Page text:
For the past several days the American media have been all over German Chancellor Schroeder for his victory over Stoiber. Not once have I heard it mentioned that it is a victory of the socialists over the Christian Democrats in coalition with other more conservative forces. Not an ounce of critical analysis, in other words. Instead, all of the talk, and I mean all of it, has centered on the claim that Schroeder "pandered" (sic) to the German voters instead of doing the right thing and showing his support for the American "effort to fight terrorism." (Foreign Minister) Fischer flies to Washington to "put things right" with Colin Powell. Schroeder himself flies to London to get Tony Blair to "put things right" with Bush. All of the focus is on how Schroeder made a mistake, how he knows he made a mistake, and how he needs to behave now to control the damage.
The absurdity of current events goes on, in other words. Yesterday came the news (the U.S.A Today poll) that something like four out of five Americans will support Bush’s plan to bomb the Iraqis provided he does it in concert with Allies and with U.N. support. And four out of five Americans are clear that they will not support him otherwise. Here in Republican U.S.A., however, the discussion goes on about how Bush can pull it off even without American support!
Fouad Ajami maintains that if Bush manages to get Hussein out quickly and with a minimum loss of life there will be dancing in the streets of Baghdad and not a rumble of Arab opposition. (Ain’t nobody don’t hate this loser, quite evidently.) But if he fails, and if Arab lives are lost by the thousands over weeks and months, the acts of anti-US, anti-Israel terrorism will rise to ferocious proportions. I’ll bet he’s right on about that.
But if you're wondering why Americans are viewed as cowboys, here it is, folks. Gamble it all away for one chance at glory! You got to feel sorry for Bush. The guys planning all this can get another head on their puppet, but if it doesn't work, all the oil money in the world won't put George W back into this Punch and Judy show. Wonder if he has a clue what they're up to?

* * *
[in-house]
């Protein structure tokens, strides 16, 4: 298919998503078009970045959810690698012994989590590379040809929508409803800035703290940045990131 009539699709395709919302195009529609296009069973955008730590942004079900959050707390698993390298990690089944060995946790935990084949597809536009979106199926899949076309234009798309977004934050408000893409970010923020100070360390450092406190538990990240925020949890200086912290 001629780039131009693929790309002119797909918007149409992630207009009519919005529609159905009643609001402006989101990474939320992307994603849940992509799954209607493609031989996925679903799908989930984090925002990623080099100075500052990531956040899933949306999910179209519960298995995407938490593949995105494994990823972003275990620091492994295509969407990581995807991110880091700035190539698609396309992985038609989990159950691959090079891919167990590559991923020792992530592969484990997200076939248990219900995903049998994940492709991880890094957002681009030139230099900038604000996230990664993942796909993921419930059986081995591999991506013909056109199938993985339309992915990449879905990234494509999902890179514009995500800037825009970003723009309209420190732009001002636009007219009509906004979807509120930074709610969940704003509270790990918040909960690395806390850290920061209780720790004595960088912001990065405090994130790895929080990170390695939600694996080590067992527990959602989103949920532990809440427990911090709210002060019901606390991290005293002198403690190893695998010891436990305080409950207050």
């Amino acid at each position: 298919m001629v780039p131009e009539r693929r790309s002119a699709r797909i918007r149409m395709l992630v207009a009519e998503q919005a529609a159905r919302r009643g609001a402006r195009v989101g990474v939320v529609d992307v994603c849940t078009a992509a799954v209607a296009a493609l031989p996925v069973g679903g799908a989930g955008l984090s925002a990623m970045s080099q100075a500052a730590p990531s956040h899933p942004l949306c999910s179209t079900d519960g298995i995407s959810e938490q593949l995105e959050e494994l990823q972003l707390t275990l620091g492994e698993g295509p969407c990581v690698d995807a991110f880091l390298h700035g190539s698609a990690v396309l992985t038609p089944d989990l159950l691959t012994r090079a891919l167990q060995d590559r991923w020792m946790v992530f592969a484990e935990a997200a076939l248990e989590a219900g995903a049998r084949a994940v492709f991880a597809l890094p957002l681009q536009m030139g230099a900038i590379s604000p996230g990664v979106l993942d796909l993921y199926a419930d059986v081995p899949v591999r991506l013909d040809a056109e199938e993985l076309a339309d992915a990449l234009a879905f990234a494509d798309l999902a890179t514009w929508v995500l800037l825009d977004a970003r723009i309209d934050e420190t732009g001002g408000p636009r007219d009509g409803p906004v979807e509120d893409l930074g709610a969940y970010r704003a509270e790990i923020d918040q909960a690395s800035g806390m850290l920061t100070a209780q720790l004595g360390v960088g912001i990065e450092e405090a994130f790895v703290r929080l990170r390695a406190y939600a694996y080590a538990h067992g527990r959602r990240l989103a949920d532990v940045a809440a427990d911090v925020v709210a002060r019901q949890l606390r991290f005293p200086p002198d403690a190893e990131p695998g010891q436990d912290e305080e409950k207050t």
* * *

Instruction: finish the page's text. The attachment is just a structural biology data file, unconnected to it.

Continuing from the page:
If the Bush-head does act alone, and if he pulls it off, then George Light will be a hero and Schroeder will be portrayed by history as a coward. If Bush acts in concert and wins, then Schroeder will be a craven coward. But if Bush causes the destruction of an ancient civilization along with modern schools and hospitals, and if Iraq is split in three (disgruntled Kurds, disgruntled Shiites, disgruntled next-in-line Hussein look-alikes) and if thousands more people already living in fear and misery end up dead to no lasting good end, it will be the American voters whom history will call craven.
I am a republican (small r) and understand that when you elect leaders you want them to use their judgment, their understanding and experience, even when the majority of folk are against them. But what kind of screw-loose jingoist virus has gotten into the body politic that it goes on wondering all over the airwaves whether we can still go it alone? Is it the sheer unadulterated arrogance of American leadership that started this talk? Or is it the media folk who think all it takes to become a news commentator is the ability to tie at least one shoe?
75% of the German population, apparently, is opposed to war under any circumstances. And their reelected chancellor is taking flak in the American media and from the American government because he didn’t kiss American ass. Well go get’em Schroeder. I’ve never been much of a fan of yours (wish you wouldn’t dye your hair) but I think you deserve better than to be considered "obscene" (as Senator McCain, I believe it was, called you on the Charlie Rose show) for "catering to the will of the people." When a politician chooses to dash another politician for following polls in order to get elected, he adds another brick to the wall of conviction that politicians are hypocritical to the core.
Sometimes people just don’t want to go to war. Sometimes they even have reasons for their views. And sometimes their leaders listen to them.
Let’s hear it for Chancellor Schroeder.
September 26, 2002